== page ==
Rookie NYPD Officer Critically Hurt in Queens Hatchet Attack: I Thought I Was Going to Die

The rookie NYPD officer critically hurt when a hatchet-wielding stranger ambushed him and three colleagues as they posed for a photo in Queens last fall tells NBC 4 New York in his first comments since the brazen attack he thought he was going to die.

Officer Kenneth Healey, 25, and three other NYPD officers were on patrol on Jamaica Avenue in October when they stopped to let a freelance photographer take their photo. As the officers posed for the photo, a man named Zale Thompson charged them with an 18-inch hatchet, gashing Healey in the head and wounding another officer in the arm.

Two other officers shot and killed Thompson on the street, and authorities said he was still holding the hatchet when he was pronounced dead.

The attack -- and the shooting -- happened in less than 10 seconds.

Healey, who had only been on the job four months at the time of the attack, told NBC 4 New York in an exclusive interview he didn't think it was possible to get hit that hard and survive.

He said he felt something strike his head -- then there was only confusion.

“You know, one second you’re taking a picture and the next, you know, I’m staring at my skull on the floor in a puddle of blood," Healey said. "I had no idea why it happened.”

Surveillance video moments before the attack shows Thompson on a street corner crouching down to pull the hatchet out of backpack; he then charges the officers, swinging the hatchet with a two-handed grip, police said.

Healey's partner, Joseph Meeker, who was wounded in the arm, remembers seeing a shadowy figure closing in fast.

“I just put my arms up and put arms up … I remember hearing a big bang,” Meeker said. “I look over and my partner is down -- that quick.”

After striking Meeker with the hatchet, Thompson, whom authorities called a "lone wolf terrorist" who indicated he was a convert to Islam and frequented anti-American websites, headed for officer Taylor Kraft.

"I remember his beard. I remember him standing over -- and that’s when the training kicked in,” Kraft said.

Kraft and his partner, Peter Rivera, both opened fire on Thompson. A bystander was injured by a stray bullet from the officers' gunfire but survived.

“I noticed Healey was down, Meeker was down – he was chasing Kraft,” Rivera said. “We had to stop that threat.”

Once the threat had been neutralized, the officers turned to their fallen comrade Healey, who was lying critically wounded on the ground. The back of his head was shattered, part of his brain damaged.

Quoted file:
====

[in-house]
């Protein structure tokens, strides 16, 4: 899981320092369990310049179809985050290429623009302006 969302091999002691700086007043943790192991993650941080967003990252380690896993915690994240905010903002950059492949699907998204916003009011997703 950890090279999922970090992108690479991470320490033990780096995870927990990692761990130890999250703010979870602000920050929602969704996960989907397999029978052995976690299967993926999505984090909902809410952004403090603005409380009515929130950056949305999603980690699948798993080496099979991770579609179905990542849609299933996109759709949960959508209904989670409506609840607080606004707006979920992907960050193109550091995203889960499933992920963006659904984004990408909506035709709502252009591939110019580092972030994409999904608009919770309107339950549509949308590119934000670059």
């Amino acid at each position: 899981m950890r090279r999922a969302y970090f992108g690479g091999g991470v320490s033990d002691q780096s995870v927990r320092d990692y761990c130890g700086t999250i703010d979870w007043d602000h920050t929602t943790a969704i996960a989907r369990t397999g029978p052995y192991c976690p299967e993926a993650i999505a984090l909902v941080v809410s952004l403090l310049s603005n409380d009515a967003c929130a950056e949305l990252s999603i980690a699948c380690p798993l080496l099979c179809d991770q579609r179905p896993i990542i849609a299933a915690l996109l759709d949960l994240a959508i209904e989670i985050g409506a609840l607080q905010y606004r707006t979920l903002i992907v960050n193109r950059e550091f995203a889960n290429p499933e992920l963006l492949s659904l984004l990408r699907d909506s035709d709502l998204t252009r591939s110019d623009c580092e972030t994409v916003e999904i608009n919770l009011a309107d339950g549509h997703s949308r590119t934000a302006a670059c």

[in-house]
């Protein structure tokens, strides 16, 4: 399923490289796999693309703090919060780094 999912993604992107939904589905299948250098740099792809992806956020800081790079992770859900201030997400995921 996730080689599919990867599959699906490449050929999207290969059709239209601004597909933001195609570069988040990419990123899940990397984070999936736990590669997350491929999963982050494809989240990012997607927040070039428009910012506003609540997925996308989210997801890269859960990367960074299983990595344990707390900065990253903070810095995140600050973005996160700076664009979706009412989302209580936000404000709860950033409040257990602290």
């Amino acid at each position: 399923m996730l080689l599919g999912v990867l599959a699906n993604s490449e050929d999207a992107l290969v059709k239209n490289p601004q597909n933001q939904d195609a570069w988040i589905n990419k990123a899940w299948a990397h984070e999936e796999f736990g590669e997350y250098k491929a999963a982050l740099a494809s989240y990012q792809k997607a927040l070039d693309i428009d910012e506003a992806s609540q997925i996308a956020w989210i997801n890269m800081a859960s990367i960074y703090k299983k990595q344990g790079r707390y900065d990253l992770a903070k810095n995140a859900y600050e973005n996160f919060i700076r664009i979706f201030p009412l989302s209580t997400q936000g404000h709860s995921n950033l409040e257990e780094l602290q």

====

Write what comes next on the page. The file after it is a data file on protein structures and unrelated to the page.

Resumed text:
Meeker jumped over to try to contain Healey's bleeding. Healey remembers the conversation he had with his fellow cop.

"I said, 'I am going to die. I am going to die,'" Healey recalled. "He said, 'No you are not.' He kept talking to me and kept me calm ... as calm as someone can be in that situation."

Kraft and Rivera radioed for help -– and responding officers knew there was no time to wait for an ambulance. They rushed Healey in a patrol car to a hospital – his partner still at his side.

Healey said he wanted to know the extent of his injury.

"I kept saying, 'Don’t lie to me. Don’t lie to me. I know you are lying, it's bad, it's definitely bad,'” Healey recalled.

Healey sustained a traumatic brain injury and lost 40 percent of his vision in the attack; he says he thought at one point he was paralyzed. His vision and abilities are returning, but he is still undergoing intensive rehabilitation and has not returned to work.

He plans, however, to be back on the job when he is able. He says dealing with "lone wolf terrorists" like Thompson has become part of the job as an NYPD officer.

"It's sad, but it's the world we live in right now," Healey said.

After the attack, Police Commissioner Bill Bratton said Thompson was a "self-radicalized" individual "self-directed in his activities."

In the days after the attack, a search warrant of his home computer revealed he was "visiting websites that are focused on designated terrorist groups -- al-Qaida, ISIS and al-Shabaab -- as well as looking at different acts of violence," John Miller, the NYPD's Deputy Commissioner for Intelligence and Counter-terrorism, said at a news briefing several days after the ambush.

Kraft was shaken, as was Rivera, who previously served tours in Afghanistan and Iraq while in the armed services.

“I had some close calls in Iraq, I lost one of my friends over there,” Rivera said, but added, “"Nothing as close and as personal as this.”

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